Microsoft: Hackers from China, Russia and Iran targeting US election

Microsoft says it thwarted recent cyberattacks from China, Russia and Iran targeting both Republican and Democratic presidential campaigns.

Arutz Sheva Staff ,

Microsoft Headquarters
Microsoft Headquarters
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Microsoft said on Thursday it had thwarted recent cyberattacks from China, Russia and Iran targeting both Republican and Democratic presidential campaigns.

Microsoft said in a security blog that attackers have been targeting staff from the campaigns of President Donald Trump and his Democratic rival, Joe Biden.

"In recent weeks, Microsoft has detected cyberattacks targeting people and organizations involved in the upcoming presidential election, including unsuccessful attacks on people associated with both the Trump and Biden campaigns," said corporate vice president Tom Burt, according to AFP.

"The activity we are announcing today makes clear that foreign activity groups have stepped up their efforts targeting the 2020 election as had been anticipated, and is consistent with what the US government and others have reported," added Burt.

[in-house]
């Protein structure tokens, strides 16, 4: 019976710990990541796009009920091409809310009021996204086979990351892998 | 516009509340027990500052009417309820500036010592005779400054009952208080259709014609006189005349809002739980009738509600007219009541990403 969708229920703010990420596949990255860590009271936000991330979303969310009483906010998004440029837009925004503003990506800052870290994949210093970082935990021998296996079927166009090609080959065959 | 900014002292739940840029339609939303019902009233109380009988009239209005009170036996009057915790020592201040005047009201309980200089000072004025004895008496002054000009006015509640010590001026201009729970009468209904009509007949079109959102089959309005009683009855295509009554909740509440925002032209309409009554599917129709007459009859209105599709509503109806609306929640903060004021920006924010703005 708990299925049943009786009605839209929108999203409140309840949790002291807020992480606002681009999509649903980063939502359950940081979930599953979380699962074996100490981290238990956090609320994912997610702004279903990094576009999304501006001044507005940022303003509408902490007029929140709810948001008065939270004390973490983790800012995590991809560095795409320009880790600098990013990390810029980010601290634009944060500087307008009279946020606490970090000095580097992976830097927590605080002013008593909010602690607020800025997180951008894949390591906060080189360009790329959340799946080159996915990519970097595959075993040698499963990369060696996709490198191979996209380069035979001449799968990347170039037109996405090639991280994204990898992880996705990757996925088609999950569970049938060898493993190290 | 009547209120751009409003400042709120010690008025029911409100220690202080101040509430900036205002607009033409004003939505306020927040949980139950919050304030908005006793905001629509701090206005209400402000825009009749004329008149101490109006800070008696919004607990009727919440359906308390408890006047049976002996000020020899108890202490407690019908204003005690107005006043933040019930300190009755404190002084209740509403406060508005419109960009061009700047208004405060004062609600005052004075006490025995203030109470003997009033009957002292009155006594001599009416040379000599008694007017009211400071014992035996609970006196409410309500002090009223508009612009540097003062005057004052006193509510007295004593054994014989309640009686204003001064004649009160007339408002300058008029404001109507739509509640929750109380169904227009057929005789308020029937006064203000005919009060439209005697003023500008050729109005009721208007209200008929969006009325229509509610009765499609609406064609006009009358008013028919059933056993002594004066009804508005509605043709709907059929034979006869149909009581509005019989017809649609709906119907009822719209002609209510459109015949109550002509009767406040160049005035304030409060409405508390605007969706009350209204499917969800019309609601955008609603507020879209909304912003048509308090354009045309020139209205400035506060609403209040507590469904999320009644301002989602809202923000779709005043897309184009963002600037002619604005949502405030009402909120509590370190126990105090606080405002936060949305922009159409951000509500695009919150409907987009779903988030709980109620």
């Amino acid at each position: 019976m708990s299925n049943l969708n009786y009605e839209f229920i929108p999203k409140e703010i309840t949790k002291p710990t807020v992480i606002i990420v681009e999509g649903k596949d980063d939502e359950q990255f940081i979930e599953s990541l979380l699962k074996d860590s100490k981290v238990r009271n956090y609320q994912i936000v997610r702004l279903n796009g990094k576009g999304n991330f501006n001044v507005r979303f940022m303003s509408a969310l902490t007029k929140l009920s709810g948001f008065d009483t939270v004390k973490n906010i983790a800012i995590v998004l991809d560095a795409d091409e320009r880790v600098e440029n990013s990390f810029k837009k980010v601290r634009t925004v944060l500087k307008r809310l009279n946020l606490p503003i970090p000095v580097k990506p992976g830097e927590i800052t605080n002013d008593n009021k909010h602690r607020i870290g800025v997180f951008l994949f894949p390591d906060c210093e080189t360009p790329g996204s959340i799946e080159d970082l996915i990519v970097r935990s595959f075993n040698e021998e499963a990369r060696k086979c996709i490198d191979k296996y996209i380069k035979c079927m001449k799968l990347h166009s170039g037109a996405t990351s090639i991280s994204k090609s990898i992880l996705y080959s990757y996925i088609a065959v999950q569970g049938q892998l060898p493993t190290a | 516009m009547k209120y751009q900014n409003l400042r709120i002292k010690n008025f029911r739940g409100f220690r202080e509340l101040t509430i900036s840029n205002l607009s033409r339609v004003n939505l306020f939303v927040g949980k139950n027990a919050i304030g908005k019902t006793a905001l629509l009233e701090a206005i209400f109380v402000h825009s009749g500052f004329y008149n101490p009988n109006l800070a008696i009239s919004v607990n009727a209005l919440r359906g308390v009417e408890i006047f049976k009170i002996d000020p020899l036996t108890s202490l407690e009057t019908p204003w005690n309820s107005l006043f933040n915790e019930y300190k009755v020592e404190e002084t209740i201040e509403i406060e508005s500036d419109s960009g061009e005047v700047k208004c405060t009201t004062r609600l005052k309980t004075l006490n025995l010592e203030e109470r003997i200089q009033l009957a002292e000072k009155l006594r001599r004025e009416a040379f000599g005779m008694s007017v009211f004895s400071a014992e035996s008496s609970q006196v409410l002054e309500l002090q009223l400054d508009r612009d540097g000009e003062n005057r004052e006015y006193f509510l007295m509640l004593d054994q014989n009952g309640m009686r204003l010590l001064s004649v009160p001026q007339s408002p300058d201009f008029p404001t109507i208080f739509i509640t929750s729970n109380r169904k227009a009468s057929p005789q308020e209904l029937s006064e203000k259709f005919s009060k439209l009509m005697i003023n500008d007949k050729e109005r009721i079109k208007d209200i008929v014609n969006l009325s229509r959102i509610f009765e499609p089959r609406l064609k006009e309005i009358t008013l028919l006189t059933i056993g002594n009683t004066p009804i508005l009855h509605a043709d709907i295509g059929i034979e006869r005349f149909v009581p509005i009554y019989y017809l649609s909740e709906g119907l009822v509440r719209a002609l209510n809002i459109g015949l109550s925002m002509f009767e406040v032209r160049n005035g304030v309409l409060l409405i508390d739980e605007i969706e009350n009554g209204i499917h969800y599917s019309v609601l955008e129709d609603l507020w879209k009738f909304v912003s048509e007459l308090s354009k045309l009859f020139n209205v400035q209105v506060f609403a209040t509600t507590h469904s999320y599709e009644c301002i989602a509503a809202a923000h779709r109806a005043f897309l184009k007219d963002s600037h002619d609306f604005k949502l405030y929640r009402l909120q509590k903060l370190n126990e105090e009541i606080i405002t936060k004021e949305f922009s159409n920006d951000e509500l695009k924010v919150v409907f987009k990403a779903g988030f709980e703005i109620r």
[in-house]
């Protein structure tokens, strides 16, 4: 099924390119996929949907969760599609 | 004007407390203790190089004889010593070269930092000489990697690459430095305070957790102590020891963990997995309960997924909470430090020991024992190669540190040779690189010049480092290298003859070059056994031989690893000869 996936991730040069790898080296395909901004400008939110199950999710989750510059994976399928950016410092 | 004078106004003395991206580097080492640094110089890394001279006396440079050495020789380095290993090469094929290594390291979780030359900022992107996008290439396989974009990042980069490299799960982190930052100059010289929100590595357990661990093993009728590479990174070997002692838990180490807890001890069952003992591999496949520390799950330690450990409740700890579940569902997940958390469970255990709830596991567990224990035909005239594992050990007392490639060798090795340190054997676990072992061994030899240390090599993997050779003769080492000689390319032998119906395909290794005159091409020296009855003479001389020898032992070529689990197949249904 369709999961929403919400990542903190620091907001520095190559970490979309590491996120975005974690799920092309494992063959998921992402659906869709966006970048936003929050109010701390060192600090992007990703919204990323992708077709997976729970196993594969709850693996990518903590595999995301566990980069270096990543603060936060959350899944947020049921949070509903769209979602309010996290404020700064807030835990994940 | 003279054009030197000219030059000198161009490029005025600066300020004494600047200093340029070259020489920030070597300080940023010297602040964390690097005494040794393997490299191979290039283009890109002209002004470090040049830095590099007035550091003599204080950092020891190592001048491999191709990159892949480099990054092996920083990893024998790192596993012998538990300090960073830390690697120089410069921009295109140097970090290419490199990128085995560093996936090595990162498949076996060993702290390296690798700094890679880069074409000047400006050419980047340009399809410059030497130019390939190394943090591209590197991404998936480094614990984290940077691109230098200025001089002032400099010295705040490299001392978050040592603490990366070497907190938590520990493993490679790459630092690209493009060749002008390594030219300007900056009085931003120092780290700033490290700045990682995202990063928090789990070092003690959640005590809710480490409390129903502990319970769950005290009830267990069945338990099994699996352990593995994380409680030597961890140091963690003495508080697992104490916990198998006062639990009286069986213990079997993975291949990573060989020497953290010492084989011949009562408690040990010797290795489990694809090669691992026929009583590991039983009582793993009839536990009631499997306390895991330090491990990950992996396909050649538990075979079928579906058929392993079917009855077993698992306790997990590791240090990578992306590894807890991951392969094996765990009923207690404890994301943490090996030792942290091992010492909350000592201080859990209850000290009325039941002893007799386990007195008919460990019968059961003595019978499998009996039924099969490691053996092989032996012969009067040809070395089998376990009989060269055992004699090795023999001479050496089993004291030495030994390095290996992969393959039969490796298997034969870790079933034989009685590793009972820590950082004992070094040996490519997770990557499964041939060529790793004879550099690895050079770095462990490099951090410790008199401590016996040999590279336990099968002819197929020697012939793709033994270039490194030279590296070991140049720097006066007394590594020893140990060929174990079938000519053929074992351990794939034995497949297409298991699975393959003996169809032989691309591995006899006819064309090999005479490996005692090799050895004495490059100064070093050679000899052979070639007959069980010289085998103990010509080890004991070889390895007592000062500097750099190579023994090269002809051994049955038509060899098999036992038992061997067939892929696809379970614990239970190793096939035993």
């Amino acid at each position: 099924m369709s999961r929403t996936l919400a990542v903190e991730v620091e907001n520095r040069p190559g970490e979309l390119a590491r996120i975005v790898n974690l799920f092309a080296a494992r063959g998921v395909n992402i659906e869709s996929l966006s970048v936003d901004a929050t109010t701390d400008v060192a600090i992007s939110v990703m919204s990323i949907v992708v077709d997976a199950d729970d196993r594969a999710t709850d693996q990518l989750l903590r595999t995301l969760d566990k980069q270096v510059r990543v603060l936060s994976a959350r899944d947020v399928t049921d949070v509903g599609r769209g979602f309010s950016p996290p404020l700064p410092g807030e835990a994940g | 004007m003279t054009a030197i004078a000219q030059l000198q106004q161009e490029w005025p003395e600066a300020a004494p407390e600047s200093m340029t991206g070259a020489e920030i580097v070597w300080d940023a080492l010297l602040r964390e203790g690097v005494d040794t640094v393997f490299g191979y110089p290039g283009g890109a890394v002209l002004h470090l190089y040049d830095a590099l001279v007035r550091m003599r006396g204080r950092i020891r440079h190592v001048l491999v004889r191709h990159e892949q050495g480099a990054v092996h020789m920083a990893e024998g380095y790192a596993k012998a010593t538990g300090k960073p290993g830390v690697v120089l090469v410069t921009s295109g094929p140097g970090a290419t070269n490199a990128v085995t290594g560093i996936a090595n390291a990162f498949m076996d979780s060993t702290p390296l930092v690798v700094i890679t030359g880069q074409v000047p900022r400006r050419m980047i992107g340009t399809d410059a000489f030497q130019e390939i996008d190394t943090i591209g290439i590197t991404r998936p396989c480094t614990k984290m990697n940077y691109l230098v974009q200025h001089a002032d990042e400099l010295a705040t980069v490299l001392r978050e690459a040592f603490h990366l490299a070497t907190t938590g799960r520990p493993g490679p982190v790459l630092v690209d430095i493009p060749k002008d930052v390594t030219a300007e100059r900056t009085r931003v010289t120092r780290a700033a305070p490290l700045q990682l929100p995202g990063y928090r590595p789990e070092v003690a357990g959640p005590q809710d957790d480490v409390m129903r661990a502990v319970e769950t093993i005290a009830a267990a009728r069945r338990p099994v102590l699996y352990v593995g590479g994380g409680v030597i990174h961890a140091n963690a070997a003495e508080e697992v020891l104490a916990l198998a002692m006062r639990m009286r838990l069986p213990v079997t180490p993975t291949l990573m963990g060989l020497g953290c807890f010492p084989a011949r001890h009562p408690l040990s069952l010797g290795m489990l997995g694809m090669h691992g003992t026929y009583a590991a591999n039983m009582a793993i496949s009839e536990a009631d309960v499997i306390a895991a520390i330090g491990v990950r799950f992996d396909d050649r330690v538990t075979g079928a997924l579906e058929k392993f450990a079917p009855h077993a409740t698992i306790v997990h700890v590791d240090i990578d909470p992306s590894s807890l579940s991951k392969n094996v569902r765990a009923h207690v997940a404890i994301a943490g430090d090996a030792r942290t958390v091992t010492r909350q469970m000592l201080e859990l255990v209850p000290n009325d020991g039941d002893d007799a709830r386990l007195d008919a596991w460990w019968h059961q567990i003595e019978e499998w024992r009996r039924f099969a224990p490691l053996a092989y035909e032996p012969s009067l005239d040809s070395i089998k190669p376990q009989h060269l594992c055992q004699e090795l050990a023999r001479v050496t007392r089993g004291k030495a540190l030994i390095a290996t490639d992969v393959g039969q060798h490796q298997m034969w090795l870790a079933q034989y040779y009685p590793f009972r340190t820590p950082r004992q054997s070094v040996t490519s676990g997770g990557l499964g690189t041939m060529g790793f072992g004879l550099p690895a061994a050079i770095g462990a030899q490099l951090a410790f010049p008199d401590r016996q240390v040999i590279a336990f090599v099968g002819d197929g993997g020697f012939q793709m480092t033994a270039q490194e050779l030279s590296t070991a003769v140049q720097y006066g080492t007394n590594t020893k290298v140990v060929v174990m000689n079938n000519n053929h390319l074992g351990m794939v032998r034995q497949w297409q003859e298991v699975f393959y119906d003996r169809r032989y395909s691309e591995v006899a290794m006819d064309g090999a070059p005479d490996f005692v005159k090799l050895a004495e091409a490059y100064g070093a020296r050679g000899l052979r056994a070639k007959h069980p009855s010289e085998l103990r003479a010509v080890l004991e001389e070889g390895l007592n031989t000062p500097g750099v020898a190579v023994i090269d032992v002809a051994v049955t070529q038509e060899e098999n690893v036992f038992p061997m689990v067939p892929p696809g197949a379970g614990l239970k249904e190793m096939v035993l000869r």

The attackers have been active against political operatives, think tanks, consultants and political parties in Europe as well, Microsoft said.

It identified a Russia-based group called Strontium which Burt said "has attacked more than 200 organizations" and China-based Zirconium, which he said "has attacked high-profile individuals associated with the election, including people associated with the Joe Biden for President campaign and prominent leaders in the international affairs community."

An Iran-based group dubbed Phosphorus has been targeting personal accounts of people associated with the Trump campaign, Microsoft said.

"The majority of these attacks were detected and stopped by security tools built into our products," Burt added.

"We have directly notified those who were targeted or compromised so they can take action to protect themselves."

US intelligence has found that Russia, among other steps, manipulated social media to sway the 2016 presidential election.

Russia has denied any interference in the 2016 election. While Trump has acknowledged intelligence information indicating that Russia meddled in the 2016 presidential election, he at times has also denounced what he calls the "Russia hoax".

Last year, the White House said Trump warned Moscow against meddling in the 2020 election during a meeting with Russian Foreign Minister Sergey Lavrov.



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